In 2016 I made a documentary ‘Westoe Rose’ about South Shields photographer and local historian Amy Flagg who lived in the Westoe area of the town. Her most notable work was recording the impact of bomb damage on South Shields during the Second World War. When doing some local history research in The Word I came across a new book about Westoe.
The book goes into great detail not only of the houses but it’s residents. The section on Chapel House, where the Flagg family lived, includes a copy of an inventory of furniture which Amy listed for 21st May 1941. It includes a typewriter and photographic equipment in an attic, a what not and stirrup pump in the hall, with a gongstand in the breakfast room – it’s all in the detail. To find out more I talked to the book’s author and member of South Shields Local History group, Dorothy Fleet….
More recently the Village has undergone a revival and many houses have been restored as cherished family homes. It has regained it’s elegance and has a sense of the atmosphere of yesteryear. Although it is now totally surrounded by our busy town, Westoe Village remains a place apart. This book tells the story of each of the houses and the families who lived there from the mid-1700s. About 200 years ago it gradually became the desired location for families of successful local businessmen, who often worked together for the successful development of the town. For centuries before then it was a remote rural village of farms and cottages. (Map of 1768 with the River Tyne flowing out into the German Ocean, now the North Sea. A blue arrow points to Westoe at the bottom of the pic).
One of the stories in my book about the history and notable residents of the Village concerns Mrs Paine and her family. In 1780 a dashing Royal Navy Lieutenant called William Fox was in command of the ‘Speedwell’, an armed vessel on press gang duty in Peggy’s Hole on the North Shields bank of the river Tyne.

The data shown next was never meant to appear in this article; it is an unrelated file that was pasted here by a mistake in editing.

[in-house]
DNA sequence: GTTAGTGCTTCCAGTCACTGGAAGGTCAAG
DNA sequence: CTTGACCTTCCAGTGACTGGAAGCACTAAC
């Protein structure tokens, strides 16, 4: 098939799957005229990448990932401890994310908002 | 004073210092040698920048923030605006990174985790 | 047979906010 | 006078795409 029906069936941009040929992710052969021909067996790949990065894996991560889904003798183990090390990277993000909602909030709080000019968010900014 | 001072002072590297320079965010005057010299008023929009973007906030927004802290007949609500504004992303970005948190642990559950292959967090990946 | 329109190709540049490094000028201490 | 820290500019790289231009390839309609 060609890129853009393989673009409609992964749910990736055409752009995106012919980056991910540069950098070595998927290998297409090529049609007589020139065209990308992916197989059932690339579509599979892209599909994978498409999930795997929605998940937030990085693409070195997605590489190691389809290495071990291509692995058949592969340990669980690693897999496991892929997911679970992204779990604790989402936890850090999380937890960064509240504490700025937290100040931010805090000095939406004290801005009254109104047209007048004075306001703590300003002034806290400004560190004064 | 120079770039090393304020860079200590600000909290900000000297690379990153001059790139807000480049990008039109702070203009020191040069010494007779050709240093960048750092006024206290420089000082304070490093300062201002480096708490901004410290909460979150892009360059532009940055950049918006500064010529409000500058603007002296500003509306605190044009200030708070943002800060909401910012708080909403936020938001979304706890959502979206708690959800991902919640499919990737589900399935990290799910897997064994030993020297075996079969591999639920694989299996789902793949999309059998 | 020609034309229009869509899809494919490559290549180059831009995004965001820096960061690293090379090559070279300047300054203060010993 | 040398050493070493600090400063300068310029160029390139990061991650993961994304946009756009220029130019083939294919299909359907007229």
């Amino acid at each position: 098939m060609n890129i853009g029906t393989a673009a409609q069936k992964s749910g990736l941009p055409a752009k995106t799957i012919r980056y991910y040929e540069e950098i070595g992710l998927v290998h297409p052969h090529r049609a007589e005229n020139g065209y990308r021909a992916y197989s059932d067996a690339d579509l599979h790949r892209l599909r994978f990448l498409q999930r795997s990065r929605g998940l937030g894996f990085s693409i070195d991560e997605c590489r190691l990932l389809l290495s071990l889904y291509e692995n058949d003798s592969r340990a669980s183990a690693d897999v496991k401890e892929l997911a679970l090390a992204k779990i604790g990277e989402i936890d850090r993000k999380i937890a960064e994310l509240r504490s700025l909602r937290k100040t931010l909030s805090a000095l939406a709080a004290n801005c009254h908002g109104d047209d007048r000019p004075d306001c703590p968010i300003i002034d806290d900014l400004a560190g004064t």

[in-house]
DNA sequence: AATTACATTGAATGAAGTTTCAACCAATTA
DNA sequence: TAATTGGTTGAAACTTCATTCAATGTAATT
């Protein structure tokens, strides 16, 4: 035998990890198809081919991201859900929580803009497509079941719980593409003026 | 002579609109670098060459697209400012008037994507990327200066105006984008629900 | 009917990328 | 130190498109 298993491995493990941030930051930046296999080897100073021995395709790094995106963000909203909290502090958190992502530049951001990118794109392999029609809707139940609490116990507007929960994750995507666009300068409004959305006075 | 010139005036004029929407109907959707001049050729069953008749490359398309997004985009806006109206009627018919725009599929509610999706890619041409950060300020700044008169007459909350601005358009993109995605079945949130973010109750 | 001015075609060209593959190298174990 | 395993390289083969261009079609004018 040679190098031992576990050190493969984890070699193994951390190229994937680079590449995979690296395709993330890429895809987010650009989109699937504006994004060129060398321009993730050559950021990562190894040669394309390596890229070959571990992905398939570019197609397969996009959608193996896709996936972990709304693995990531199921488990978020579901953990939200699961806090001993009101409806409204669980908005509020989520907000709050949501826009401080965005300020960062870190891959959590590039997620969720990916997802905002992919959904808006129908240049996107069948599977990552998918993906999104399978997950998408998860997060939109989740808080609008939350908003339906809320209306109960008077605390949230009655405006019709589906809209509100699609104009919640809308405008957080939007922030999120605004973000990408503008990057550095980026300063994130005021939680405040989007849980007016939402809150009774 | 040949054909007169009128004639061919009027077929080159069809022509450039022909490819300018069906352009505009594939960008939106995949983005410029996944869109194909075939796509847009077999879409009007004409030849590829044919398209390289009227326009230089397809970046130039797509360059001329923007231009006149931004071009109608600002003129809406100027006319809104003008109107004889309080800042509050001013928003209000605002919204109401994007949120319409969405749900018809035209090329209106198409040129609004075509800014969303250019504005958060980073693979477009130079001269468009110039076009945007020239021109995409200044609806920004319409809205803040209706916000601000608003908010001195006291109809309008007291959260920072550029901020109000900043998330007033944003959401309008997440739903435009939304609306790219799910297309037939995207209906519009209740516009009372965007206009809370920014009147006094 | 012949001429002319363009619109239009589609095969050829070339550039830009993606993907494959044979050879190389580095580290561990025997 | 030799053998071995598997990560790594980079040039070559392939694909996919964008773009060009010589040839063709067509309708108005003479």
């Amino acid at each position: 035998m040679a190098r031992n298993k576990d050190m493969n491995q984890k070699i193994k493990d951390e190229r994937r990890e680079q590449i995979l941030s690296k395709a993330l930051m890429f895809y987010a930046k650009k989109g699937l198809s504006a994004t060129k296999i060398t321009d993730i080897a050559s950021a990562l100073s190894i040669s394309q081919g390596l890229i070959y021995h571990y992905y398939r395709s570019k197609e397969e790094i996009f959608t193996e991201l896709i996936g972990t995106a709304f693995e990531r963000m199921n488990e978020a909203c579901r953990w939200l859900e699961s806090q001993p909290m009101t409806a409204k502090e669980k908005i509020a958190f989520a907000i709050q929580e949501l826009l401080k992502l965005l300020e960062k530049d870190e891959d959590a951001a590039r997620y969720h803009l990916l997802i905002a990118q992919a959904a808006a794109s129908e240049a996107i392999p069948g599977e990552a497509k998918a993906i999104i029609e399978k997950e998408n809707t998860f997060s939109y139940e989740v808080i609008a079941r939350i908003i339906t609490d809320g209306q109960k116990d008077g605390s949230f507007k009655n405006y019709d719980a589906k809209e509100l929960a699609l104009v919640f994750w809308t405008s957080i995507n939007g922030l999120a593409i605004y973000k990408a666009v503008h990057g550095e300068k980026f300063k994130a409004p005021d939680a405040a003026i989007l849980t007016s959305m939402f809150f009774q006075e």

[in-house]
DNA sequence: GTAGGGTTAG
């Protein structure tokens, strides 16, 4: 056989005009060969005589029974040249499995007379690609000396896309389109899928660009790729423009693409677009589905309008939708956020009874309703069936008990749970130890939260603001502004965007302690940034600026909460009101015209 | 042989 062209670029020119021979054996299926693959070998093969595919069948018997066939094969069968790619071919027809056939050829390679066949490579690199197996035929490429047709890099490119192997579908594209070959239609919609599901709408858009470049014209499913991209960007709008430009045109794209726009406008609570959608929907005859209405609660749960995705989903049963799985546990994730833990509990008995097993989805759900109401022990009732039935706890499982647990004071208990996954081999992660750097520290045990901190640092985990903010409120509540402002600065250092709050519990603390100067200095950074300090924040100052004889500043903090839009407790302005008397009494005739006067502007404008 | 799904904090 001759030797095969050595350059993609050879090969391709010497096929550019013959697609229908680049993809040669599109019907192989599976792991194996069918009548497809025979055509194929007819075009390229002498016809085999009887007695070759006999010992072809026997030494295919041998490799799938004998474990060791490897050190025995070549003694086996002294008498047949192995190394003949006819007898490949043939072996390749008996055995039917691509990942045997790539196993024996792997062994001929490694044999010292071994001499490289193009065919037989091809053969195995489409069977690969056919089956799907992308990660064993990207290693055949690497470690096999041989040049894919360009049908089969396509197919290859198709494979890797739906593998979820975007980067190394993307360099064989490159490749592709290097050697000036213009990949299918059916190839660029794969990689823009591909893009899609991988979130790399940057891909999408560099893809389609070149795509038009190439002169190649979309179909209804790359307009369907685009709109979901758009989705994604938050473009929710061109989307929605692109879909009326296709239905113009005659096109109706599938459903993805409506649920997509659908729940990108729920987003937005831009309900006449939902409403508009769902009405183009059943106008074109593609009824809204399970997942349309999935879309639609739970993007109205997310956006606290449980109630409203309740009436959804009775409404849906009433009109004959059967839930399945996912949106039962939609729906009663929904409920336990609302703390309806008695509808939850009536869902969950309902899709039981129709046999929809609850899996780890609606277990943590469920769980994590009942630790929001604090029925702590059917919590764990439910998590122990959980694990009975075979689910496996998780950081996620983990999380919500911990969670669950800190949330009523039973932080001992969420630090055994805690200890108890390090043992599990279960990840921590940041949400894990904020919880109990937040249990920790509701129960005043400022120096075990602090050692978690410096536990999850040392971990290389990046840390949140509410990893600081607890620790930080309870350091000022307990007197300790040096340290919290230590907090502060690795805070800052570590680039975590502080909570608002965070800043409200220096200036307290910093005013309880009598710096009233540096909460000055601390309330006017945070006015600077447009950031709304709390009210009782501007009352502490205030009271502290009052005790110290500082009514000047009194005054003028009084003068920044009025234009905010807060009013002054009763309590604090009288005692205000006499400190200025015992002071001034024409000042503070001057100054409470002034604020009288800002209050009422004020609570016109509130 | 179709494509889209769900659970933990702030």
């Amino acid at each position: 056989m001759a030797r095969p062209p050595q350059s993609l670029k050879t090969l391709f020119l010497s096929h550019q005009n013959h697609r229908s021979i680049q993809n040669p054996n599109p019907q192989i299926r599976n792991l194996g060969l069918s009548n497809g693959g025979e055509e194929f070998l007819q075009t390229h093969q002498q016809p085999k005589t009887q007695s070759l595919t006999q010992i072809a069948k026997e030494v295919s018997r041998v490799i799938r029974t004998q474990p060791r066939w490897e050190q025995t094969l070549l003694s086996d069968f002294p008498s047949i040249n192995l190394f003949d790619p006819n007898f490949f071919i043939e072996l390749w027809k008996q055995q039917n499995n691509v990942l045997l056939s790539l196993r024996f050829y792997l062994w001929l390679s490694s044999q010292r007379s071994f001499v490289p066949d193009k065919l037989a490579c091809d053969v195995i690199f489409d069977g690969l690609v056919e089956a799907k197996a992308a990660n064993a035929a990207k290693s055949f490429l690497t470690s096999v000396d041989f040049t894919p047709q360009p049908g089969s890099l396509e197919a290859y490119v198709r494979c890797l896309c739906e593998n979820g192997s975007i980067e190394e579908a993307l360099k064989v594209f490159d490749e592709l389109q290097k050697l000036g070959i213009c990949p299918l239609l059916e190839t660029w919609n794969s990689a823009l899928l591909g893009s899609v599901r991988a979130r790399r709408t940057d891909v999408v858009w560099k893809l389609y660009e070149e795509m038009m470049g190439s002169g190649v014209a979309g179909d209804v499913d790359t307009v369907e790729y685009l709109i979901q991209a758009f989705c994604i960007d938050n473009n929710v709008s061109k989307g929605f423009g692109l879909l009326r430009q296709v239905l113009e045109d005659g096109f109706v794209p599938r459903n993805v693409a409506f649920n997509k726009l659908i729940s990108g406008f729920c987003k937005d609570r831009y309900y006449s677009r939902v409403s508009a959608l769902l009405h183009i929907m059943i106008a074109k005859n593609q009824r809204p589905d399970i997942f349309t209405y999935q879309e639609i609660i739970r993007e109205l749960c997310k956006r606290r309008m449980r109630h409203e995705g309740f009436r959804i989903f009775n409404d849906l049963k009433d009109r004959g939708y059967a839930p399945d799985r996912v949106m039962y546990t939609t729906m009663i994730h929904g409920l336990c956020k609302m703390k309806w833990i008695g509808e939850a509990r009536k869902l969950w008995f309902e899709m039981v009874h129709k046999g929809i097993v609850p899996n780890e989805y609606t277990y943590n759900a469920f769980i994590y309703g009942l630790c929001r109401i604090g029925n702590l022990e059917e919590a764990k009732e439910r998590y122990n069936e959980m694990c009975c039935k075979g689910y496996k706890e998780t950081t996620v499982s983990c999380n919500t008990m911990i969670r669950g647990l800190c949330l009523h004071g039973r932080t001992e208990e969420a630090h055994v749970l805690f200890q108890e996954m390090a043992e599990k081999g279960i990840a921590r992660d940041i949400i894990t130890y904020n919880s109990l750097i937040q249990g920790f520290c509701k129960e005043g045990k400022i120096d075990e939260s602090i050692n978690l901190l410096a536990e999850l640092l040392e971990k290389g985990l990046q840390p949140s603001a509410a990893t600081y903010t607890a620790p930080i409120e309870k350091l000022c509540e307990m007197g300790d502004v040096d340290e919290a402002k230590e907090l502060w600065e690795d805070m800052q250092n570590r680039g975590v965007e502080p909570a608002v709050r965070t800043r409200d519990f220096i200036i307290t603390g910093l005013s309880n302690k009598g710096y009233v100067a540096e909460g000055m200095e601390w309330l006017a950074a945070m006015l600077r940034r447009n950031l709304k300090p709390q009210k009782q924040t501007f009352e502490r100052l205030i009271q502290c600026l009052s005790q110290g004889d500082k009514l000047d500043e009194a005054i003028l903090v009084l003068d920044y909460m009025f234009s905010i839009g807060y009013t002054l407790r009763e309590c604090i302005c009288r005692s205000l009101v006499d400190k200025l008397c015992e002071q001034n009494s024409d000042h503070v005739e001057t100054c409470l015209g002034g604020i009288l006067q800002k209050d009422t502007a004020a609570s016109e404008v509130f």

Mrs Paine’s young daughter, Catherine, fell in love with William and they arranged to elope to Gretna Green. Catherine joined William in a horse drawn carriage and they travelled at speed, changing horses at the posting stations along the way. Married by the blacksmith at Gretna, they returned home the following day and their marriage was accepted by the family. The following year Catherine gave birth to their son, George Townsend Fox.
Their romantic story ended tragically when William fell (or was pushed) into the icy cold river late one night when boarding the ‘Speedwell’. His fellow crew members recovered his body but, with no knowledge of hypothermia, presumed he was dead.
Left almost penniless Catherine returned to her family home. By 1807 her son George Townsend had married and had eight children, one was William who emigrated to New Zealand. After a highly successful legal and political career there, he served four terms as their Prime Minister and his childhood home in the Village is now a privately run hotel that bears his name.
The book is already selling well and with all proceeds going to the Local History Group to hopefully keep the group going forward and remaining solvent. With all the research, design and illustrations it’s been a real team effort.
For further information about ‘Westoe, a History of the Village and it’s Residents’
Interview by Gary Alikivi November 2019.